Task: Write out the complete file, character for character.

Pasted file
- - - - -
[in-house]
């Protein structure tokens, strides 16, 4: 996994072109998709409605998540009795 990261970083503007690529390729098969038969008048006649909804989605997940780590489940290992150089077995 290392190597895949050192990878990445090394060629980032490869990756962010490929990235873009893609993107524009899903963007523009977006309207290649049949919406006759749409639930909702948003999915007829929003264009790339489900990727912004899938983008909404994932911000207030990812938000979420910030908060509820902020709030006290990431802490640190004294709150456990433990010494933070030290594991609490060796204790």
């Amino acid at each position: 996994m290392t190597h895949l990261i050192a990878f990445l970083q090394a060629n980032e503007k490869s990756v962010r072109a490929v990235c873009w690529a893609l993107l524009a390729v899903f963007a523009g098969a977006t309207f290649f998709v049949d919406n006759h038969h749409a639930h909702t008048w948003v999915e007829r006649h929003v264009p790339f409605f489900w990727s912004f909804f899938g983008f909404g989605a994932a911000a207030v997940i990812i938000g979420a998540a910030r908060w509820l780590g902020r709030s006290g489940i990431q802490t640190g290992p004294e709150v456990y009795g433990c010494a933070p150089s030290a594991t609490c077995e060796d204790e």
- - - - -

[in-house]
């Protein structure tokens, strides 16, 4: 996994072109998709409605998540009795 990261970083503007690529390729098969038969008048006649909804989605997940780590489940290992150089077995 290392190597895949050192990878990445090394060629980032490869990756962010490929990235873009893609993107524009899903963007523009977006309207290649049949919406006759749409639930909702948003999915007829929003264009790339489900990727912004899938983008909404994932911000207030990812938000979420910030908060509820902020709030006290990431802490640190004294709150456990433990010494933070030290594991609490060796204790």
């Amino acid at each position: 996994m290392t190597h895949l990261i050192a990878f990445l970083q090394a060629n980032e503007k490869s990756v962010r072109a490929v990235c873009w690529a893609l993107l524009a390729v899903f963007a523009g098969a977006t309207f290649f998709v049949d919406n006759h038969h749409a639930h909702t008048w948003v999915e007829r006649h929003v264009p790339f409605f489900w990727s912004f909804f899938g983008f909404g989605a994932a911000a207030v997940i990812i938000g979420a998540a910030r908060w509820l780590g902020r709030s006290g489940i990431q802490t640190g290992p004294e709150v456990y009795g433990c010494a933070p150089s030290a594991t609490c077995e060796d204790e």